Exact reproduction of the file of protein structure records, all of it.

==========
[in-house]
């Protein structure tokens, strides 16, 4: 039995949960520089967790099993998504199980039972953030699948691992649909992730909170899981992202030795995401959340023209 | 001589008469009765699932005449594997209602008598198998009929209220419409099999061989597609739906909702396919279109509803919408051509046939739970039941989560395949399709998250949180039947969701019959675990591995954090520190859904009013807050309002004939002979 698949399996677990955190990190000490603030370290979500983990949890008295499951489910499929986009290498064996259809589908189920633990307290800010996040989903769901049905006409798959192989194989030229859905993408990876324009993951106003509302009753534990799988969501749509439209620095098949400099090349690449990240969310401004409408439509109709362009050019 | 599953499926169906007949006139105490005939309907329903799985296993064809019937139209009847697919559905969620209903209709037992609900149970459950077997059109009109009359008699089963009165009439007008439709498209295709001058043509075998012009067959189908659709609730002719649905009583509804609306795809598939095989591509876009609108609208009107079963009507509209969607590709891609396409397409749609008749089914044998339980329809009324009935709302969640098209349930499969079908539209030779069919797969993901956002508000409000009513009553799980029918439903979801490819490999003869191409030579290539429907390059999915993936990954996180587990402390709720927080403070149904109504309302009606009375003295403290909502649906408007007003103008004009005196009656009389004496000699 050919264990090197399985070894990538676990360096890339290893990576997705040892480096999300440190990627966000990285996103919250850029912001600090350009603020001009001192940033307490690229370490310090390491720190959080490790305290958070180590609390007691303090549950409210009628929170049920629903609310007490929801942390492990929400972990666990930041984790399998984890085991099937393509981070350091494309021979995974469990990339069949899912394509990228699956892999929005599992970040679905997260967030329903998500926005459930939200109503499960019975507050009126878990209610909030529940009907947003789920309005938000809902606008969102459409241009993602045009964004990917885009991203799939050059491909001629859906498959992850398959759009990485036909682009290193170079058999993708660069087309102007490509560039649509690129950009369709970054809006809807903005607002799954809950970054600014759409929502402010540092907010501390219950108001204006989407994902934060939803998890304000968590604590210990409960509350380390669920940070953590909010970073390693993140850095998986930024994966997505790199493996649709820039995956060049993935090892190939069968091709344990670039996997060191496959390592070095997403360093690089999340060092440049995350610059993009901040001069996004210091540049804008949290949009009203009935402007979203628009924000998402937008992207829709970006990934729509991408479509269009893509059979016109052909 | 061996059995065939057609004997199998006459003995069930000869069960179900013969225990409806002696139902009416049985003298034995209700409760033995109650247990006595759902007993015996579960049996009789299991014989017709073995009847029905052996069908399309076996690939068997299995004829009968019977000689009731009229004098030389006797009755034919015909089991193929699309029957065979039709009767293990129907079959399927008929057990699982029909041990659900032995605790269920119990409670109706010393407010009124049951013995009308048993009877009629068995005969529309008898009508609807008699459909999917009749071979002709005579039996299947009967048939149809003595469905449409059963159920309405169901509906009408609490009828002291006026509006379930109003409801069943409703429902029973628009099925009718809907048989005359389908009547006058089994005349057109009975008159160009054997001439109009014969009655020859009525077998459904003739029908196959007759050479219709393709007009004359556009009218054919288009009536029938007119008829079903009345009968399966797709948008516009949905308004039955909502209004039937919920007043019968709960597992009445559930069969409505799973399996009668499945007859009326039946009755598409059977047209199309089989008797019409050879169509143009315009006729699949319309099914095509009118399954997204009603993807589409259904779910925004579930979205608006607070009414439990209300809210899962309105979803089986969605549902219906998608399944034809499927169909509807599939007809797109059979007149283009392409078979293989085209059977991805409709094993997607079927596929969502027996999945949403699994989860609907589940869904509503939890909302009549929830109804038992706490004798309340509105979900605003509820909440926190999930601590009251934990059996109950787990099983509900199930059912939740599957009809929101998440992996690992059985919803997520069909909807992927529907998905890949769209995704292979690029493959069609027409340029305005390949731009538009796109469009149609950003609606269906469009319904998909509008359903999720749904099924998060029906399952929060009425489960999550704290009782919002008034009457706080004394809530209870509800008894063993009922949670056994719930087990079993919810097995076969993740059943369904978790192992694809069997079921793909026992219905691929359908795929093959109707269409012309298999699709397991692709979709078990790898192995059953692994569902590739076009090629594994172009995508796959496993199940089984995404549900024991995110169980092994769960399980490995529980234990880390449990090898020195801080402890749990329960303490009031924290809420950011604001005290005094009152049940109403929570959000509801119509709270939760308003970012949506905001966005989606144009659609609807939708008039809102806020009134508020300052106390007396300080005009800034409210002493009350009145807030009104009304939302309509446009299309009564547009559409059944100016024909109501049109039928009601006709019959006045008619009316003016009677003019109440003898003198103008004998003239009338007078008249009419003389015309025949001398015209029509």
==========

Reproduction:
[in-house]
């Protein structure tokens, strides 16, 4: 039995949960520089967790099993998504199980039972953030699948691992649909992730909170899981992202030795995401959340023209 | 001589008469009765699932005449594997209602008598198998009929209220419409099999061989597609739906909702396919279109509803919408051509046939739970039941989560395949399709998250949180039947969701019959675990591995954090520190859904009013807050309002004939002979 698949399996677990955190990190000490603030370290979500983990949890008295499951489910499929986009290498064996259809589908189920633990307290800010996040989903769901049905006409798959192989194989030229859905993408990876324009993951106003509302009753534990799988969501749509439209620095098949400099090349690449990240969310401004409408439509109709362009050019 | 599953499926169906007949006139105490005939309907329903799985296993064809019937139209009847697919559905969620209903209709037992609900149970459950077997059109009109009359008699089963009165009439007008439709498209295709001058043509075998012009067959189908659709609730002719649905009583509804609306795809598939095989591509876009609108609208009107079963009507509209969607590709891609396409397409749609008749089914044998339980329809009324009935709302969640098209349930499969079908539209030779069919797969993901956002508000409000009513009553799980029918439903979801490819490999003869191409030579290539429907390059999915993936990954996180587990402390709720927080403070149904109504309302009606009375003295403290909502649906408007007003103008004009005196009656009389004496000699 050919264990090197399985070894990538676990360096890339290893990576997705040892480096999300440190990627966000990285996103919250850029912001600090350009603020001009001192940033307490690229370490310090390491720190959080490790305290958070180590609390007691303090549950409210009628929170049920629903609310007490929801942390492990929400972990666990930041984790399998984890085991099937393509981070350091494309021979995974469990990339069949899912394509990228699956892999929005599992970040679905997260967030329903998500926005459930939200109503499960019975507050009126878990209610909030529940009907947003789920309005938000809902606008969102459409241009993602045009964004990917885009991203799939050059491909001629859906498959992850398959759009990485036909682009290193170079058999993708660069087309102007490509560039649509690129950009369709970054809006809807903005607002799954809950970054600014759409929502402010540092907010501390219950108001204006989407994902934060939803998890304000968590604590210990409960509350380390669920940070953590909010970073390693993140850095998986930024994966997505790199493996649709820039995956060049993935090892190939069968091709344990670039996997060191496959390592070095997403360093690089999340060092440049995350610059993009901040001069996004210091540049804008949290949009009203009935402007979203628009924000998402937008992207829709970006990934729509991408479509269009893509059979016109052909 | 061996059995065939057609004997199998006459003995069930000869069960179900013969225990409806002696139902009416049985003298034995209700409760033995109650247990006595759902007993015996579960049996009789299991014989017709073995009847029905052996069908399309076996690939068997299995004829009968019977000689009731009229004098030389006797009755034919015909089991193929699309029957065979039709009767293990129907079959399927008929057990699982029909041990659900032995605790269920119990409670109706010393407010009124049951013995009308048993009877009629068995005969529309008898009508609807008699459909999917009749071979002709005579039996299947009967048939149809003595469905449409059963159920309405169901509906009408609490009828002291006026509006379930109003409801069943409703429902029973628009099925009718809907048989005359389908009547006058089994005349057109009975008159160009054997001439109009014969009655020859009525077998459904003739029908196959007759050479219709393709007009004359556009009218054919288009009536029938007119008829079903009345009968399966797709948008516009949905308004039955909502209004039937919920007043019968709960597992009445559930069969409505799973399996009668499945007859009326039946009755598409059977047209199309089989008797019409050879169509143009315009006729699949319309099914095509009118399954997204009603993807589409259904779910925004579930979205608006607070009414439990209300809210899962309105979803089986969605549902219906998608399944034809499927169909509807599939007809797109059979007149283009392409078979293989085209059977991805409709094993997607079927596929969502027996999945949403699994989860609907589940869904509503939890909302009549929830109804038992706490004798309340509105979900605003509820909440926190999930601590009251934990059996109950787990099983509900199930059912939740599957009809929101998440992996690992059985919803997520069909909807992927529907998905890949769209995704292979690029493959069609027409340029305005390949731009538009796109469009149609950003609606269906469009319904998909509008359903999720749904099924998060029906399952929060009425489960999550704290009782919002008034009457706080004394809530209870509800008894063993009922949670056994719930087990079993919810097995076969993740059943369904978790192992694809069997079921793909026992219905691929359908795929093959109707269409012309298999699709397991692709979709078990790898192995059953692994569902590739076009090629594994172009995508796959496993199940089984995404549900024991995110169980092994769960399980490995529980234990880390449990090898020195801080402890749990329960303490009031924290809420950011604001005290005094009152049940109403929570959000509801119509709270939760308003970012949506905001966005989606144009659609609807939708008039809102806020009134508020300052106390007396300080005009800034409210002493009350009145807030009104009304939302309509446009299309009564547009559409059944100016024909109501049109039928009601006709019959006045008619009316003016009677003019109440003898003198103008004998003239009338007078008249009419003389015309025949001398015209029509």